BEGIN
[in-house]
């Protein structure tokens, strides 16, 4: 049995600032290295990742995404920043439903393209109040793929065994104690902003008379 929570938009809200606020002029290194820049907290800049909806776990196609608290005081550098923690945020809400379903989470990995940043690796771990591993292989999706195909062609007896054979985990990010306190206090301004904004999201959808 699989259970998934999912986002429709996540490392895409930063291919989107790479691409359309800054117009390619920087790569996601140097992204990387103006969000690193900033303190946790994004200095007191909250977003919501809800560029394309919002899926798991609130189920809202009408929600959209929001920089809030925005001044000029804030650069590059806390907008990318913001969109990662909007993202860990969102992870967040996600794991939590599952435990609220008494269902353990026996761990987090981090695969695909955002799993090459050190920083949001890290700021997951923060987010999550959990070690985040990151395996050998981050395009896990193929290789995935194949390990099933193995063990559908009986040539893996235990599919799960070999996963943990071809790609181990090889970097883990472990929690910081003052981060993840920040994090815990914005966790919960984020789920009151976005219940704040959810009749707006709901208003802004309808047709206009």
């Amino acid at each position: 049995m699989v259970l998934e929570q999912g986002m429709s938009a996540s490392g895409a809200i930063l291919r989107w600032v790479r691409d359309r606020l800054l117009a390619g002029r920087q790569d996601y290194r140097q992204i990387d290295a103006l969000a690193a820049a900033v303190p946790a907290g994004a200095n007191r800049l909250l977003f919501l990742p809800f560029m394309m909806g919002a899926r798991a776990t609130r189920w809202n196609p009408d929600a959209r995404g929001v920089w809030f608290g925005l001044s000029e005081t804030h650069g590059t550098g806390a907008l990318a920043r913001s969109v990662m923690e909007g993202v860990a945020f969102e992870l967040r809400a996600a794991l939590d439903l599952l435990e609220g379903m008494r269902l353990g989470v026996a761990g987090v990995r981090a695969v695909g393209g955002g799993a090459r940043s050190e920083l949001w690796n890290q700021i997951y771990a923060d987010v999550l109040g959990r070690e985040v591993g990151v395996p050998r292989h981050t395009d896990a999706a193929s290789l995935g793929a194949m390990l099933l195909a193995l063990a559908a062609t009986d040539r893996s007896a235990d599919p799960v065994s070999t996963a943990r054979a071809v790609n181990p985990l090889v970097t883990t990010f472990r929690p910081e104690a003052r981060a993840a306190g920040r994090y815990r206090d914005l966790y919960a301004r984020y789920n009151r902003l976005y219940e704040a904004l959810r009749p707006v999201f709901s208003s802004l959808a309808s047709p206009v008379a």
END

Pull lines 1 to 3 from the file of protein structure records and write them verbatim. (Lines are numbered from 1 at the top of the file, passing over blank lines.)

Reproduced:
[in-house]
């Protein structure tokens, strides 16, 4: 049995600032290295990742995404920043439903393209109040793929065994104690902003008379 929570938009809200606020002029290194820049907290800049909806776990196609608290005081550098923690945020809400379903989470990995940043690796771990591993292989999706195909062609007896054979985990990010306190206090301004904004999201959808 699989259970998934999912986002429709996540490392895409930063291919989107790479691409359309800054117009390619920087790569996601140097992204990387103006969000690193900033303190946790994004200095007191909250977003919501809800560029394309919002899926798991609130189920809202009408929600959209929001920089809030925005001044000029804030650069590059806390907008990318913001969109990662909007993202860990969102992870967040996600794991939590599952435990609220008494269902353990026996761990987090981090695969695909955002799993090459050190920083949001890290700021997951923060987010999550959990070690985040990151395996050998981050395009896990193929290789995935194949390990099933193995063990559908009986040539893996235990599919799960070999996963943990071809790609181990090889970097883990472990929690910081003052981060993840920040994090815990914005966790919960984020789920009151976005219940704040959810009749707006709901208003802004309808047709206009």
């Amino acid at each position: 049995m699989v259970l998934e929570q999912g986002m429709s938009a996540s490392g895409a809200i930063l291919r989107w600032v790479r691409d359309r606020l800054l117009a390619g002029r920087q790569d996601y290194r140097q992204i990387d290295a103006l969000a690193a820049a900033v303190p946790a907290g994004a200095n007191r800049l909250l977003f919501l990742p809800f560029m394309m909806g919002a899926r798991a776990t609130r189920w809202n196609p009408d929600a959209r995404g929001v920089w809030f608290g925005l001044s000029e005081t804030h650069g590059t550098g806390a907008l990318a920043r913001s969109v990662m923690e909007g993202v860990a945020f969102e992870l967040r809400a996600a794991l939590d439903l599952l435990e609220g379903m008494r269902l353990g989470v026996a761990g987090v990995r981090a695969v695909g393209g955002g799993a090459r940043s050190e920083l949001w690796n890290q700021i997951y771990a923060d987010v999550l109040g959990r070690e985040v591993g990151v395996p050998r292989h981050t395009d896990a999706a193929s290789l995935g793929a194949m390990l099933l195909a193995l063990a559908a062609t009986d040539r893996s007896a235990d599919p799960v065994s070999t996963a943990r054979a071809v790609n181990p985990l090889v970097t883990t990010f472990r929690p910081e104690a003052r981060a993840a306190g920040r994090y815990r206090d914005l966790y919960a301004r984020y789920n009151r902003l976005y219940e704040a904004l959810r009749p707006v999201f709901s208003s802004l959808a309808s047709p206009v008379a």